Procurement with a Purpose

Red Summer fit with the CPA's mission and vision in which curation of each season is rooted in artistic intent, partnering with artists with whom the CPA had developed long-term relationships and/or who had deep connections to their communities and audiences. Fortified by CPA's commitment to social justice and supporting artists through the difficult COVID years, Lana wrote grants to support the new work. She negotiated a contract with MPAACT ("How to Design an Agile Contract"), which enabled Reggie and his partners to develop an original musical performance.

Unlike a traditional contract in which vendors might be penalized for not fulfilling the terms, Lana's negotiation focused on the scope of project deliverables and flexibility, understanding not only the needs of our partners—MPAACT—but also their obligations to artists, their reputation, and vulnerabilities. In retrospect, the process we instinctively navigated was consistent with the Association of Performing Arts Professionals (APAP)'s Building Ethical and Equitable Partnerships in the Performing arts (BEEP) framework established by APAP Equitable Partnership Working Group and with what Harvard Business Review calls a relationship contract that specifies mutual goals (Frydlinger, Hart, and Vitasek). Building on the foundation of trust, we established a partnership mentality with a shared vision and desired outcomes. Only then did the focus shift to managing resources and aligning expectations. Choosing to prioritize artists' contributions and protect their remuneration at all costs was one of the first steps that rooted the work as Lana and Reggie considered alternatives to invoking force majeure. The CPA and MPAACT, in consultation with GSU legal counsel, agreed on a settlement formula that could be activated at any moment to achieve equitable distribution of resources, honoring artists' commitments first before those of each partner.

Producing the Show

While national presenters were already cutting performances in the 2022-23 season, Lana and Reggie chose to offer five performances—a significant increase from the practice of scheduling one to three performances—to help bring this work to life. The sixth scheduled performance functioned as a preview or workshop week. While Reggie was focused on the production, Lana focused on creating awareness through artistic literacy initiatives, and the CPA team focused on ticket sales and telling the story of the work and how this premiere would feel, look, and sound. It was challenging to do so without having seen the show or having access to promotion assets on time. Red Summer promotional materials were being created as the show was being conceived, written, and the cast was finalized. The fluid production schedule meant that production photos were taken while putting the show on sale. High cast turnover, due to COVID complications and illness, resulted in constant press release rewrites and promotional photo reshoots. The production incurred unexpected expenses beyond the budgeted contingency, which could not be paid without additional fundraising. Given the added pressures of producing a new and unproven work, positioning it as a return to live theatre, and creating campus and community events, Red Summer became a temporary answer, a justification for prioritizing the weighty responsibility of delivering a successful world premiere. When the production closed, the staff team acknowledged the toll this undertaking took on the team and on the status of other projects.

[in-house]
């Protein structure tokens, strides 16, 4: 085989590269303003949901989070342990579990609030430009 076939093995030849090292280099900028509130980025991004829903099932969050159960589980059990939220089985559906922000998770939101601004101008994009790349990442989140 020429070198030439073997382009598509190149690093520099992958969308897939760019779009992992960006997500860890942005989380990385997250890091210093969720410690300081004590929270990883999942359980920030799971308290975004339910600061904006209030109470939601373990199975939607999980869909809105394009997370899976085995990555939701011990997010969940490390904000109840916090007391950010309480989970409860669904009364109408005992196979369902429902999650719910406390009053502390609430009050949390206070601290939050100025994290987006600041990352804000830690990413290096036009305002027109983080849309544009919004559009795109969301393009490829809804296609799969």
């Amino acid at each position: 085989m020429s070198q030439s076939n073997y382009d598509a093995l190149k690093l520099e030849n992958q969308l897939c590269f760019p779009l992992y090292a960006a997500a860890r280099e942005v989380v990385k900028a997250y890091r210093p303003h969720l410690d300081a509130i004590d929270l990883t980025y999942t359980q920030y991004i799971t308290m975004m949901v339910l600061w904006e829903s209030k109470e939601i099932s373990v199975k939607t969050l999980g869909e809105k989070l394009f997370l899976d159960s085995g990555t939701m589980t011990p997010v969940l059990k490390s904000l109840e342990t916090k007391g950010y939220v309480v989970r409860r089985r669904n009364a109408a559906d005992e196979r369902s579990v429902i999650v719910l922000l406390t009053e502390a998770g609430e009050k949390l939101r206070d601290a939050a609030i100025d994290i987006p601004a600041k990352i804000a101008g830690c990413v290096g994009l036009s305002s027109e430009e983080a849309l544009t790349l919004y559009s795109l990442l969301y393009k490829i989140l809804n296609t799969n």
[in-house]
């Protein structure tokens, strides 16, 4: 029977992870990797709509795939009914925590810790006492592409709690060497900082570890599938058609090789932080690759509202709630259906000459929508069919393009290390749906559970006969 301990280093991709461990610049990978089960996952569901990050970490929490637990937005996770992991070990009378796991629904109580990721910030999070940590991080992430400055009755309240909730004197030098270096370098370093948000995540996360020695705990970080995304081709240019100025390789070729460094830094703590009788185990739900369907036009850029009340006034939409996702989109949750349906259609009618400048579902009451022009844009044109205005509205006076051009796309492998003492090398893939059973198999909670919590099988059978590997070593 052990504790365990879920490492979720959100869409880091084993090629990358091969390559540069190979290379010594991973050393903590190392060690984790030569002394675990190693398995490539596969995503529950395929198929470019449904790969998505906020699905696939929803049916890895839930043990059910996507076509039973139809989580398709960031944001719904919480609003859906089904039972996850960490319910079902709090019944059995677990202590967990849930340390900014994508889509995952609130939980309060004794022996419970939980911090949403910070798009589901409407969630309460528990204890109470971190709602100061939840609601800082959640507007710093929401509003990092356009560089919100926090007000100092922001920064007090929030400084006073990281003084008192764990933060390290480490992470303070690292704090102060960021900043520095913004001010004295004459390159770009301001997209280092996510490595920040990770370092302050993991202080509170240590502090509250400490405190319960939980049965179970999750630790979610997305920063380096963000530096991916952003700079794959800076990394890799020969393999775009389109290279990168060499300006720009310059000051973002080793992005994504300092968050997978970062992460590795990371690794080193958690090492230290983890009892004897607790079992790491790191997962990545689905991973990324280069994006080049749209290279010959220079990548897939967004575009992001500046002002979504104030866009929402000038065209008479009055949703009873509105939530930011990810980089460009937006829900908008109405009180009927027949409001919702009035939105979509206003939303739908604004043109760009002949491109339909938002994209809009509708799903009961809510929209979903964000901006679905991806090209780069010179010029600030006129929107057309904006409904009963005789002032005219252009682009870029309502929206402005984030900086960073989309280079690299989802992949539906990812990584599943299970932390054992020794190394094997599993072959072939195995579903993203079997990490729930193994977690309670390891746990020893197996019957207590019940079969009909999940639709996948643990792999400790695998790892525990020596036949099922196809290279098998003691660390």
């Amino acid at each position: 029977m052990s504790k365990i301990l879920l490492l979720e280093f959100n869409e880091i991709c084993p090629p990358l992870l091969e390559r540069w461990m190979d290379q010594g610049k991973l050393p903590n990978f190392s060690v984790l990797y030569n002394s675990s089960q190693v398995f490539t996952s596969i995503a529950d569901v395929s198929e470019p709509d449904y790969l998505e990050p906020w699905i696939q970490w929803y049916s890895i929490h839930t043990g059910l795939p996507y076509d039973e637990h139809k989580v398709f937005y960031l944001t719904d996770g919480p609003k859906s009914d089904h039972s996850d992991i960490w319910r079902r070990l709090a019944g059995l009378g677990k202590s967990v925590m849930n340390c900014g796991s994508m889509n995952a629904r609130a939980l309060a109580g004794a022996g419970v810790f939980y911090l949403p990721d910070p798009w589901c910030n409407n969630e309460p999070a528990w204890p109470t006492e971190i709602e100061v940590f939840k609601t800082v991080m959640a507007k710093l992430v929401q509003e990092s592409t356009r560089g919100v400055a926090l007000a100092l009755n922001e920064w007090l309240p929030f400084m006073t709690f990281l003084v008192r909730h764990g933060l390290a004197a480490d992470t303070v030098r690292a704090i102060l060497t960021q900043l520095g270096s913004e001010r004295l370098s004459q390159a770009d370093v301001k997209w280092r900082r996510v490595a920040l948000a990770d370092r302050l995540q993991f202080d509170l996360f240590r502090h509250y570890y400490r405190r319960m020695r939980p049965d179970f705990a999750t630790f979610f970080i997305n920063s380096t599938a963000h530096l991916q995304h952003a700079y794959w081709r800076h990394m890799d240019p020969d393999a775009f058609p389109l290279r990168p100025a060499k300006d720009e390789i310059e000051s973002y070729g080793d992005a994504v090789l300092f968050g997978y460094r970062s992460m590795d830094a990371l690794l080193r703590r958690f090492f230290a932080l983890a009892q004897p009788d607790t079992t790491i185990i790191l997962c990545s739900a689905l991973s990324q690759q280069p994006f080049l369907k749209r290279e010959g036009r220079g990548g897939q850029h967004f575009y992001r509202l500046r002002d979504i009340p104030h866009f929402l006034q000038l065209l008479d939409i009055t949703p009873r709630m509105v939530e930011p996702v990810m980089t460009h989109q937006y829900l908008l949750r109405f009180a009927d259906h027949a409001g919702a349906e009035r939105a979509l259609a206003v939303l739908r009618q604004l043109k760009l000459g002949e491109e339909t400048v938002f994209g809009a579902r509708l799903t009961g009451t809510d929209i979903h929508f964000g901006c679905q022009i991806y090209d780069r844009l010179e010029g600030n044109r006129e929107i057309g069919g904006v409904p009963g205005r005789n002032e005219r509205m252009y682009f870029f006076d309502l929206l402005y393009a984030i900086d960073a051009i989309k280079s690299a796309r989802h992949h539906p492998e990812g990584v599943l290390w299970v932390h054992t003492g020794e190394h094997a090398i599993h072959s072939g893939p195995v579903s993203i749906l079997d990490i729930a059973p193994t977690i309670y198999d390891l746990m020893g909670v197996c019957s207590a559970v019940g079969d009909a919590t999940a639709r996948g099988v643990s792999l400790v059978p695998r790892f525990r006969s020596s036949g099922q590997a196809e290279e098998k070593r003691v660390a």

Artistic Literacy

While the CPA is committed to continuing conversations on complex subjects, it recognized the necessity of artistic literacy to help campus and community members learn, relate, and find meaning in this story. As a result, the engagement team launched plans to develop Red Summer-related activities and resources to usher audiences into the play and its historical time. The committee focused on multipurpose objectives: generating excitement about the work, revealing the creative process, educating, and giving students opportunities to participate as an ensemble or audience members. This collaboration resulted in a rich collection of resources, campus and community engagement and participation, and increased awareness about a significant historical event in Chicago.